Overseas visitors information

If you are visiting the UK, or have been living outside the UK for more than three months, you and require NHS treatment in our hospitals, you may have to pay for your treatment.This is regardless of whether you are a British citizen or have lived or worked here in the past.

This page gives you more details about treatment for overseas visitors.

Resident of the UK?

NHS hospital treatment is not free for everyone. Anyone of any nationality who is not ordinarily resident in the UK at the time of treatment is an ‘Overseas Visitor’. This means that they may be charged for the treatment they receive at the Mid Yorkshire Hospitals NHS Trust.  NHS hospitals have a legal obligation to establish whether a person is an overseas visitor, and whether charges apply or they have an exemption. Where there is no exemption, we must charge the person liable and recover the costs from them.

The Department of Health regulations require all NHS Trusts in England to identify and charge overseas patients for hospital treatment they receive. This is a legal requirement.

Establishing residency

If you come to one of our hospitals for any reason, you may be asked to complete an Attendance Form [pdf] 202KB and provide documents to prove that you are ordinarily resident in the UK. If you can’t provide the documents you may have to pay a deposit equal to the estimated cost of your treatment before you have an appointment or treatment.

Maternity services, or treatment which the doctor or nurse thinks is immediately necessary or urgent, will not be withheld. However charges will still apply and you will receive an invoice after your treatment.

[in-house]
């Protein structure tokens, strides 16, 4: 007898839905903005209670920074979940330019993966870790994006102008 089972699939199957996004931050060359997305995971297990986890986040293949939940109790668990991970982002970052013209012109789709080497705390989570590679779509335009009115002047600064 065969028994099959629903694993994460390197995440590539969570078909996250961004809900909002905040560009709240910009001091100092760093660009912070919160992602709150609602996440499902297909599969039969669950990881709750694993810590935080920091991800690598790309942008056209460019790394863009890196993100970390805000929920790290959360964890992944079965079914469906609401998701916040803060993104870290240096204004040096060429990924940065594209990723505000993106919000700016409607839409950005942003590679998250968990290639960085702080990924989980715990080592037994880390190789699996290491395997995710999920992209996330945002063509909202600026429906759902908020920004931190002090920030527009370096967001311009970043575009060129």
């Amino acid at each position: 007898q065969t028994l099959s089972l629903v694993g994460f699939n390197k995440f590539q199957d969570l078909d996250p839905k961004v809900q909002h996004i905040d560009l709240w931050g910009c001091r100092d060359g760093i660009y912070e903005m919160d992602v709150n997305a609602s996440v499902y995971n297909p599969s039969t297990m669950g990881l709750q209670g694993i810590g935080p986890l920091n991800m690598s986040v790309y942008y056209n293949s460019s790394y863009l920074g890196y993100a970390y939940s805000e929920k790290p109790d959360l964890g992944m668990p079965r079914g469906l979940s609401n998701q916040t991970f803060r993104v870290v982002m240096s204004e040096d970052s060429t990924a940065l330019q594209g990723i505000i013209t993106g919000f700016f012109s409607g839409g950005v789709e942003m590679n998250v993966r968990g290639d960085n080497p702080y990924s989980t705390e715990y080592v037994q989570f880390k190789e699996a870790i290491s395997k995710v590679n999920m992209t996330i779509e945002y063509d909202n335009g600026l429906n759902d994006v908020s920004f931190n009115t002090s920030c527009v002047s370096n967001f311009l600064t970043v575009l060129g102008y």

A person does not become ordinarily resident in the UK simply by:

  • Having British nationality
  • Holding a British passport
  • Being registered with a GP
  • Having an NHS number
  • Owning property in the UK
  • Having paid (or are currently paying) National Insurance contributions and taxes in this country.


Whether a person is ordinarily resident is a question of fact, for which a number of factors are taken into account.

Failure to pay

If you fail to pay for NHS treatment for which charges are appropriate, your future application to enter, or remain in the UK may be denied.


Necessary (non-medical) personal information may be passed via the Department of Health to the Home Office for this purpose.

Free treatment

Some NHS services are free to everyone. This includes family-planning services and treatment of certain infectious diseases. Treatment at the Emergency Department is free only up to the point an overseas visitor is admitted as an inpatient, or given an outpatient appointment.


This means that emergency treatment elsewhere in the hospital such as coronary care and further emergency or urgent treatment after admission, is chargeable.

Patients living in European Economic Area (EEA) countries

If you access our services because the need arose during your visit to the UK, you will need to show us your European Health Insurance Card (EHIC) or a Provisional Replacement Card (PRC).  If you do not have these documents with you, you cannot demonstrate that you have an exemption to charges. You will be required to pay for your treatment and recover the costs from your ‘healthcare abroad team’ when you return home.

More information

If you have any concerns or need more information, please contact:

Michelle Cartlidge, General Offices Manager, or Courtenay Street, Centralised Interpreter Booking Coordinator, on 01977 747010.